Article

Combining rigour with relevance: A novel methodology for testing Chinese herbal medicine. J Ethnopharmacol

Department of Primary Care, Southampton Medical School, University of Southampton, UK.
Journal of ethnopharmacology (Impact Factor: 2.94). 12/2010; 134(2):373-8. DOI: 10.1016/j.jep.2010.12.025
Source: PubMed

ABSTRACT There is a need to develop an evidence base for Chinese herbal medicine (CHM) that is both rigorous and reflective of good practice. This paper proposes a novel methodology to test individualised herbal decoctions using a randomised, double blinded, placebo controlled clinical trial.
A feasibility study was conducted to explore the role of CHM in the treatment of endometriosis. Herbal formulae were pre-cooked and dispensed as individual doses in sealed plastic sachets. This permitted the development and testing of a plausible placebo decoction. Participants were randomised at a distant pharmacy to receive either an individualised herbal prescription or a placebo.
The trial met the predetermined criteria for good practice. Neither the participants nor the practitioner-researcher could reliably identify group allocation. Of the 28 women who completed the trial, in the placebo group (n=15) 3 women (20%) correctly guessed they were on placebo, 8 (53%) thought they were on herbs and 4 (27%) did not know which group they had been allocated to. In the active group (n=13) 2 (15%) though they were on placebo, 8 (62%) thought they were on herbs and 3 (23%) did not know. Randomisation, double blinding and allocation concealment were successful and the study model appeared to be feasible and effective.
It is now possible to subject CHM to rigorous scientific scrutiny without compromising model validity. Improvement in the design of the placebo using food colourings and flavourings instead of dried food will help guarantee the therapeutic inertia of the placebo decoction.

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    • "Best practice of Chinese medicine could be subject to rigorous investigation. Rigour can be successfully combined with relevance (Flower et al., 2011). Another vital piece of the research puzzle is the growing realisation of the importance of qualitative research to capture the subtle, deep, and frequently unpredictable experiences of people receiving treatment. "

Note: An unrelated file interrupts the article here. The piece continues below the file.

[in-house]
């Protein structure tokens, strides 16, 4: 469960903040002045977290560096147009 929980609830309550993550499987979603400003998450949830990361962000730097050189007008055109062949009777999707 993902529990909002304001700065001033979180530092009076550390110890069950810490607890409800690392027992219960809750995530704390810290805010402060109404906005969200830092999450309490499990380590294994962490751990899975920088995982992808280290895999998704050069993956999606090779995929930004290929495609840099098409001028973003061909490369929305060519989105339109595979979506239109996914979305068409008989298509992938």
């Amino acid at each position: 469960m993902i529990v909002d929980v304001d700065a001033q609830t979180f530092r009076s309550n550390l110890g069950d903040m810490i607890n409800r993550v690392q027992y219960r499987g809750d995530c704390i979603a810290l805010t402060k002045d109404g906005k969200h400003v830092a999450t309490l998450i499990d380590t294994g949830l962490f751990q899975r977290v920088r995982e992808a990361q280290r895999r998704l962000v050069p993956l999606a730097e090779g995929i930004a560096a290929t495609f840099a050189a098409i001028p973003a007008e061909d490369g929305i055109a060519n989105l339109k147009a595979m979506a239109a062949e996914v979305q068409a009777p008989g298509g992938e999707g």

04/2012; 2(1):23–25. DOI:10.1016/j.hermed.2012.01.001
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    • "For the purposes of these guidelines the recommendations are: • to include herbal decoctions at some stage of the CHM research process. This may be as part of a clinical audit, prospective observational study, or case series but it has been shown that rigorous double-blinded RCTs are possible with individualised CHM decoctions (Flower et al., 2011; Lechner et al., 2011); • if it is not possible, for financial or pragmatic reasons, to use decoctions in a trial setting, then we recommend using concentrated powders derived from herbal decoctions, rather than simply aggregating the individual herbal powders. We consider that this will incorporate the traditional compositions of ingredients (formed during the preparation of the decoctions) that are probably important to the effectiveness and safety of CHM; • if this is not possible, and only aggregated individual herb powders should be used, then this should be clearly recorded in the report of the trial methodology. "
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